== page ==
In the basement of The Midnight Society mansion, there is a library. A haunted library. It contains shelves of old dusty books and oddities, jars with floating heads, ouji boards, and more.
Among the shelves are some of our favorite books written by our members, listed alphabetically by title.
Feast your eyes below.
The Bleeding Heart by Amy Guiffrida
Brooklyn is a talented artist with an obsession for blood; one that she satiates at her uncle’s tattoo shop. It’s here at The Bleeding Heart that Brooklyn practices the art of dispensing pain onto others. Yet, nothing can dull the desire running through her veins, especially since the man she really wants to torture rots in jail for murder.
When Daniel comes into her life, Brooklyn’s obsession with tattoos and blood quickly turns into desire for him. She dreams about getting him on her tattoo table as her first official customer, marking him as her own. But Daniel has a different idea as to what they should be doing with their bodies.
As Brooklyn spirals out of control, her sanity begins to slip right along with whatever is left of her humanity. Daniel may be the only one left to save her, if she lets him in. In the end she will have to choose between exacting vengeance, staying alive, or loving Daniel.
Dark Carnival: an Anthology of Horror curated by Jolene Haley, including previous author member Suzy G.
In this anthology, several authors and illustrators explore the dark and hidden dangers that lie within a carnival that has come to town. But it is no ordinary carnival. It’s The Dark Carnival.
And when The Dark Carnival comes to town, there’s no promise that anyone can leave…alive.
Contributors include: Kristen Strassel, Meghan Schuler, Claire C. Riley, J. Elizabeth Hill, Jessi Esparza, Debra Kristi, Ryan Bartlett, Michelle Ceasar Davis, Brian LeTendre, Ken Mooney, Eli Constant, Mari Wells, Lucas Hargis, Kat Daemon, T.A. Brock, Calyn Morgan, Emily McKeon, Gregory Carrico, Kristin Hanson, Nicole R. Taylor, C. Elizabeth Vescio, Brian W. Taylor, Kate Michael, Ezekiel Conrad, Jamie Adams, Bobby Solomons, Mark Matthews, Jamie Corrigan, Kristin Rivers, Kristen Jett, Sheila Hall, Suzy G, Kim Culpepper, Ruth Shedwick, J.C. Michael, Wulf Francu Godgluck, Ashly Nagrant, Amy Trueblood, Vanessa Henderson, Tawney Bland, Julie Hutchings and Stevan Knapp.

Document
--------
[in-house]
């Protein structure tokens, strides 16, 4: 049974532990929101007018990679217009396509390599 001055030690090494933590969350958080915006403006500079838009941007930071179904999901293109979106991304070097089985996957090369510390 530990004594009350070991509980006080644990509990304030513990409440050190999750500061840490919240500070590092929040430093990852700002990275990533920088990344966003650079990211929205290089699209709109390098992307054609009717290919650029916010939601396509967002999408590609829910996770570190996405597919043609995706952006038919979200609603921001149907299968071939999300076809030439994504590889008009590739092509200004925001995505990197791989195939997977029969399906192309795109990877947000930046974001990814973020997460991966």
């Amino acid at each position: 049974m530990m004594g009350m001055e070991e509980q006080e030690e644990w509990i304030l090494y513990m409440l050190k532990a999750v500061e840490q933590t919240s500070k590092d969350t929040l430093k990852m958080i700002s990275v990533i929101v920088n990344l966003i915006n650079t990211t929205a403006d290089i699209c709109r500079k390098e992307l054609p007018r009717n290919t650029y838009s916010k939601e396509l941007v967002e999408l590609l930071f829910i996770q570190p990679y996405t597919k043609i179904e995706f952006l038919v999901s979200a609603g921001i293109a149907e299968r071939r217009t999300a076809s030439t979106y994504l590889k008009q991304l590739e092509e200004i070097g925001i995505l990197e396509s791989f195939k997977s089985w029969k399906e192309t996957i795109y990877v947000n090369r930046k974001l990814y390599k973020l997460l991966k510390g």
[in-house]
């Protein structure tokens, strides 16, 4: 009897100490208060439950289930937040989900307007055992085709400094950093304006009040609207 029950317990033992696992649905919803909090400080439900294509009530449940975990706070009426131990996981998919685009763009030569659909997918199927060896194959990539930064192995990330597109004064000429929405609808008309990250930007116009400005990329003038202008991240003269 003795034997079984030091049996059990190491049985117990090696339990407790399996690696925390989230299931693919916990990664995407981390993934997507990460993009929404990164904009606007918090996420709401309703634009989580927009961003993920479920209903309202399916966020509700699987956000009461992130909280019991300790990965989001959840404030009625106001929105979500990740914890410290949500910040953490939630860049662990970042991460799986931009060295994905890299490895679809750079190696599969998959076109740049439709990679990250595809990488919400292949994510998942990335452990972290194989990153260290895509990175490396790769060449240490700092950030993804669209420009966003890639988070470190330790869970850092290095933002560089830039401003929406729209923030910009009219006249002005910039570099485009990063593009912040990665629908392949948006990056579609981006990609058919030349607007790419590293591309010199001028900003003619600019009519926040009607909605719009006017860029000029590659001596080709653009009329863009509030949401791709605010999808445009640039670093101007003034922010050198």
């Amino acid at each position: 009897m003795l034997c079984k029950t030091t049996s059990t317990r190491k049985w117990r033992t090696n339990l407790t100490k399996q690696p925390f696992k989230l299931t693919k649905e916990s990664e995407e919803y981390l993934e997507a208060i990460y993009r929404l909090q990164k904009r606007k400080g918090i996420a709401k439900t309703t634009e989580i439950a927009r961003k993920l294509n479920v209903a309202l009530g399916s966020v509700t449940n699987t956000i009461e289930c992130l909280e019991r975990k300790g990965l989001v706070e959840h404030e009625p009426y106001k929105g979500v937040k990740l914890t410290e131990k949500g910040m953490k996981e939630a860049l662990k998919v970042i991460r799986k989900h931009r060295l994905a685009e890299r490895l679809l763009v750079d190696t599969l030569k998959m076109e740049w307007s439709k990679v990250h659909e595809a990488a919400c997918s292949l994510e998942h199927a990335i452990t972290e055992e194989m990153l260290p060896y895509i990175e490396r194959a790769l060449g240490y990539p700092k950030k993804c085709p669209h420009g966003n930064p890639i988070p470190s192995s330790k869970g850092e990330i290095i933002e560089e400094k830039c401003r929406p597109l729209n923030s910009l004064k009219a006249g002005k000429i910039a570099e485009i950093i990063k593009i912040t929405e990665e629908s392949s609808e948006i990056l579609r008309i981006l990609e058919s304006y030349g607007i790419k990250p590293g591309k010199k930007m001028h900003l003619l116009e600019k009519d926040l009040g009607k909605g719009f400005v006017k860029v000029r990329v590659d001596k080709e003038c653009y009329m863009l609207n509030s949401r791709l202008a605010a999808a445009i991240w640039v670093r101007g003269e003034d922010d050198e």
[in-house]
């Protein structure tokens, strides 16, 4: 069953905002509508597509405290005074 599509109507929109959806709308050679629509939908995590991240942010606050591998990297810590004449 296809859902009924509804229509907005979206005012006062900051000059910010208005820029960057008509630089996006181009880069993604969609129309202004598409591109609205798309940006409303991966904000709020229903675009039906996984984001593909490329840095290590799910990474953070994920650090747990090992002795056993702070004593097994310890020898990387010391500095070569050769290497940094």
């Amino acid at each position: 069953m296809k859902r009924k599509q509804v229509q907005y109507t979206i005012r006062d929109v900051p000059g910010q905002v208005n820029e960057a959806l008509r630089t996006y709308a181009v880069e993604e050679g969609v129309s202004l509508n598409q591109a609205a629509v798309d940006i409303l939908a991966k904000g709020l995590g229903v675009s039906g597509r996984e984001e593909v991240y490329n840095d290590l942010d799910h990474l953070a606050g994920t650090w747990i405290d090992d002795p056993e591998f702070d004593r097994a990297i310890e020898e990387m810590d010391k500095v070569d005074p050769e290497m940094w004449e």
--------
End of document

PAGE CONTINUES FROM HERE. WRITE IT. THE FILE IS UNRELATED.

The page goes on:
Harrowed (Woodsview Murders, #1) by Jolene Haley, Brian Letendre
Journalism Rule #1: Always report the story. Never become the story.
Avery Blair has accepted the fact that nothing exciting ever happens in her small town of Woodsview, Massachusetts. As the editor of the high school blog, she prays for something–anything–to come along that would make for a great headline.
When Beatrice Thompson’s body is found in the girls’ bathroom, Avery has her biggest story ever. The rumors circulating the school say that Beatrice took her own life, but Avery doesn’t believe it for a second. Her instincts prove true when the next day brings another body bag. The tiny community of Woodsview has become the hunting ground for a killer known as The Harvester. The killer targets Avery and her classmates, stalking their every move and terrorizing them with morbid messages.